Can Horses Eat Apples And Carrots? (A Complete Guide)

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Feeding your domestic horse an apple or carrot a day is a wonderful treat and can even provide much-needed benefits. However, these fruits and vegetables should be not fed to wild horses as it could cause them to become sick.

In this article, we will provide you with the dos and don’ts of feeding carrots and apples to horses. We will explain the benefits of these healthy snacks as well as the risks if they are fed too much. Prepare to pamper your equine friend with a tasty treat!

Can Horses Eat Apples And Carrots?

Can Wild Horses Eat Apples And Carrots?

Wild horses cannot eat apples and carrots as these foods pose multiple dangers to the animal’s health. Both of these foods are choking hazards, but they can also cause colic and ultimately result in a wild horse’s death.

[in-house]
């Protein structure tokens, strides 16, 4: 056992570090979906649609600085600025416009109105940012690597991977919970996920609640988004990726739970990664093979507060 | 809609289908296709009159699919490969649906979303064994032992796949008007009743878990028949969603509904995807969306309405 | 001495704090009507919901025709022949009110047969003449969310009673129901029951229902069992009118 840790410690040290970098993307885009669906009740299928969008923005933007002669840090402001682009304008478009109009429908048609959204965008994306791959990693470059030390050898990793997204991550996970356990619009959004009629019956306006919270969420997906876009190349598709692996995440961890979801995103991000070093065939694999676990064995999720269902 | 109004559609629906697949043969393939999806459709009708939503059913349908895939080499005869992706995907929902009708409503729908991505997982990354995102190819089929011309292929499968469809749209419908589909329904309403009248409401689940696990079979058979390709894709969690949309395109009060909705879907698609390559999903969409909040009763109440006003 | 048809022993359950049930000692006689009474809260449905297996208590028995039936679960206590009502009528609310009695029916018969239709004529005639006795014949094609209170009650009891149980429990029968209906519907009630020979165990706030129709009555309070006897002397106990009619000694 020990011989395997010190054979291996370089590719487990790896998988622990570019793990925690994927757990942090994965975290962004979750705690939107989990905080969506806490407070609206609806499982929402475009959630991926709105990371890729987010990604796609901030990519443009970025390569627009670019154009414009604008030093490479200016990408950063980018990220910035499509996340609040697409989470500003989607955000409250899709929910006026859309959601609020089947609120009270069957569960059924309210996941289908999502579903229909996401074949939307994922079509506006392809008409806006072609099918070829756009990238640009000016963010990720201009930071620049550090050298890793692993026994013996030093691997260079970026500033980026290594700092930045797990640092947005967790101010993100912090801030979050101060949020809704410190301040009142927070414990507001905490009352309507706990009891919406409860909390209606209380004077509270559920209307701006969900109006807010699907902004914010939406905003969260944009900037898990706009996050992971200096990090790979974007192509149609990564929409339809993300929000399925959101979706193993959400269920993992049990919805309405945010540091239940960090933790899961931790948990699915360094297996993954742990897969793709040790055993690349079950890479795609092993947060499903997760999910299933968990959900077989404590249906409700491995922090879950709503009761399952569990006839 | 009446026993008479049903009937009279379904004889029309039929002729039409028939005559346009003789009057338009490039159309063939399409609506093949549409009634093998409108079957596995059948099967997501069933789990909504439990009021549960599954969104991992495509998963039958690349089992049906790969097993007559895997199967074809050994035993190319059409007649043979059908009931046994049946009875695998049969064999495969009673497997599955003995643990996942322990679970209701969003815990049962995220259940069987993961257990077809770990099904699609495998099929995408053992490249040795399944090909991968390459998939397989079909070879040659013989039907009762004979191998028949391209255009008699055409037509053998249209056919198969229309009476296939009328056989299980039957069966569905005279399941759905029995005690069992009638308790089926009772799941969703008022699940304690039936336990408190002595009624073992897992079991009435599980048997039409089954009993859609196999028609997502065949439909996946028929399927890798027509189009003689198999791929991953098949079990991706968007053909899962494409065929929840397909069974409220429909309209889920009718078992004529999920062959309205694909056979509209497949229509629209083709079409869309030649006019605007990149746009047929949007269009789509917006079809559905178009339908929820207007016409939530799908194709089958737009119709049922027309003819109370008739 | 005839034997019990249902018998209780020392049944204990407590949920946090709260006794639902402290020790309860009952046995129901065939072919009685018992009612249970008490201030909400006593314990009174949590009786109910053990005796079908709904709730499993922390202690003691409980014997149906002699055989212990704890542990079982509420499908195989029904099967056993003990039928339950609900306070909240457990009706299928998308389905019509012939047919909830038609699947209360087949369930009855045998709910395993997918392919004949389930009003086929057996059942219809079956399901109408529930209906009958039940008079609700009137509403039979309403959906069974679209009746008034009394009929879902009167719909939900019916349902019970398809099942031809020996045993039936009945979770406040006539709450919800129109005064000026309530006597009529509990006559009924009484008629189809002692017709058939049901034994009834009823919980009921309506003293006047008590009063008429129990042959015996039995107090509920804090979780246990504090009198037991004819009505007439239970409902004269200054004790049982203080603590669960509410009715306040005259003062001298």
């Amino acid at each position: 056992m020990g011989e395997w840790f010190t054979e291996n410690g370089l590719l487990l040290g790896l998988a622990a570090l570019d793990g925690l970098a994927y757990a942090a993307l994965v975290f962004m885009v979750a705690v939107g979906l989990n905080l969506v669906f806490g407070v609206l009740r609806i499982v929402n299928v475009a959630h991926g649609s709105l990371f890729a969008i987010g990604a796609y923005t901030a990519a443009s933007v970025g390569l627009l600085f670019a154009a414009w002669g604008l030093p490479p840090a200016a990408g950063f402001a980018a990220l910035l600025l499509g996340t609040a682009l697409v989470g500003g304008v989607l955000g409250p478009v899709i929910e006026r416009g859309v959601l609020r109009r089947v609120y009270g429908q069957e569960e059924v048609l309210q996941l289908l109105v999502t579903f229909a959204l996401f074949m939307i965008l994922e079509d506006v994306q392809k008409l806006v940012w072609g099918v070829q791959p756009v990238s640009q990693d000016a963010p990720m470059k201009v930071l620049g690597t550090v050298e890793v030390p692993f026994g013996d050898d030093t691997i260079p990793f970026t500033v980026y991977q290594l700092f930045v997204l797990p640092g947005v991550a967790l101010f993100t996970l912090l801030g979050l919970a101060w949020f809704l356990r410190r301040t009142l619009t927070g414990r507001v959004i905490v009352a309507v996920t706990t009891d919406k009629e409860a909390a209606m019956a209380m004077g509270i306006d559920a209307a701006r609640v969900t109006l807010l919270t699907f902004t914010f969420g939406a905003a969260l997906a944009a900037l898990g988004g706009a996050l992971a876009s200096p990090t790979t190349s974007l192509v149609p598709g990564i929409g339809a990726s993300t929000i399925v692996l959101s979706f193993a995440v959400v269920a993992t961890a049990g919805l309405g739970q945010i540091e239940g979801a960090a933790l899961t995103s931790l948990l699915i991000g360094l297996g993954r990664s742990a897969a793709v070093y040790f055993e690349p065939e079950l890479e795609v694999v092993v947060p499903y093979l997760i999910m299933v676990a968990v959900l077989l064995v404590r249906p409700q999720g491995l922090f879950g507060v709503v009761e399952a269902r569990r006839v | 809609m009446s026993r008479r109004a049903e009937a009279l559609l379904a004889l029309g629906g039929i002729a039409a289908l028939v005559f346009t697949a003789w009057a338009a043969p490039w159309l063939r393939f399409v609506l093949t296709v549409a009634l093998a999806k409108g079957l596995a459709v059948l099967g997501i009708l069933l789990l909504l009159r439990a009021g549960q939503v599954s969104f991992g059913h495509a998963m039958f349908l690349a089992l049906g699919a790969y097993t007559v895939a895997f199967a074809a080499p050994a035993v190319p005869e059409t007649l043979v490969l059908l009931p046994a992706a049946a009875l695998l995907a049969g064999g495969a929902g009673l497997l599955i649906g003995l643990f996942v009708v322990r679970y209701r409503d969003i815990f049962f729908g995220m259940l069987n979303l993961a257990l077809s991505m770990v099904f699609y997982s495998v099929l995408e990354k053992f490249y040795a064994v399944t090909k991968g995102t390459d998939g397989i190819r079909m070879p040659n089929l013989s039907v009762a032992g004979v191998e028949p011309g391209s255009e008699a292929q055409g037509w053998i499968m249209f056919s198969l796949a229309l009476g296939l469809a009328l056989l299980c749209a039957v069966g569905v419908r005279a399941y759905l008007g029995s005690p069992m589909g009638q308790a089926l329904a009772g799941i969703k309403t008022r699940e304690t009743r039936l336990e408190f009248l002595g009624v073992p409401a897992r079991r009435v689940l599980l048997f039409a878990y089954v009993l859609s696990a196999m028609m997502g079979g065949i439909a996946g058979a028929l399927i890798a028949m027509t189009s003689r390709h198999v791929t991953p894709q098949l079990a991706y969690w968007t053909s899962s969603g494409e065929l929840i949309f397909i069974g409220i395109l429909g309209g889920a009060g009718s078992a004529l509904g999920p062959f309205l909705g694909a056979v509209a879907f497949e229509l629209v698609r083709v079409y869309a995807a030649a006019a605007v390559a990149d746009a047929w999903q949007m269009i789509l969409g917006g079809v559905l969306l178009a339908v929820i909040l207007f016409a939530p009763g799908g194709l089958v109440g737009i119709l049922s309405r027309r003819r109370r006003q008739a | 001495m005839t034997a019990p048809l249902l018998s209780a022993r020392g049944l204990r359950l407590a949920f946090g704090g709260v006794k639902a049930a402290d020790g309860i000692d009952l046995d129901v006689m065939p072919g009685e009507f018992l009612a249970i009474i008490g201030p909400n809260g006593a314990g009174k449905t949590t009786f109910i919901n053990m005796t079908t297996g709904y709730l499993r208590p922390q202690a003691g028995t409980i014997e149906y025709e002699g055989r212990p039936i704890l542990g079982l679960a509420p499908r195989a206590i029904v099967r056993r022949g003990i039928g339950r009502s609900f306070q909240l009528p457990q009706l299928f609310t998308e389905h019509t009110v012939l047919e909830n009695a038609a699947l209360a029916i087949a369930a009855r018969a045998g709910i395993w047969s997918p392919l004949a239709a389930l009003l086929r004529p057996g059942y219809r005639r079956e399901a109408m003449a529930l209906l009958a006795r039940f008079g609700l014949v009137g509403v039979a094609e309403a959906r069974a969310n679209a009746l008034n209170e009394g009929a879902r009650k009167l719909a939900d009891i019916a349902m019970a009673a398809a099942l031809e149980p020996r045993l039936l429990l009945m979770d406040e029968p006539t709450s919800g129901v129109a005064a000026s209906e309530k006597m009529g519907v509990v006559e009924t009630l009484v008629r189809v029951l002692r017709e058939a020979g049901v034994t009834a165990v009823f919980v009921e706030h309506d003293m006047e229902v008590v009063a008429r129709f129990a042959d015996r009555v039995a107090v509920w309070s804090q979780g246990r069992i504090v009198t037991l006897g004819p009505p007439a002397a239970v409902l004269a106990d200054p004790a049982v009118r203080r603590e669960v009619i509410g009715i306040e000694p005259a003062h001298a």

Wild horses love to eat the grasses and herbs that grow in their native habitat – whether that’s the Midwest plains or the beaches of North Carolina. 

Can Domestic Horses Eat Apples And Carrots?

Domestic horses can eat apples and carrots if fed in moderation. Common apple varieties that are favored by horses include Gala apples, Red Delicious apples, McIntosh apples, Pink Lady apples, Cortland apples, Golden Delicious apples, Honeycrisp apples, Granny Smith apples, Fuji apples, and Suncrisp apples. 

Domestic horses can also eat any variety of carrots including yellow, orange, purple, red, and black.  They vary in nutrients and some contain higher concentrations of antioxidants, like purple carrots, thus may be a healthier alternative than other colors. 

Fruits or vegetables make good treats for domestic horses as long as you cut them into smaller pieces to avoid choking if they don’t chew well. Other healthy snacks in addition to apples and carrots include snow peas, grapes, strawberries, celery, cantaloupe, bananas, and pumpkin.

If you feed your horse apples and carrots, be sure to limit their snack intake to a few pieces at a time, or else your horse may suffer may intestinal issues or even colic.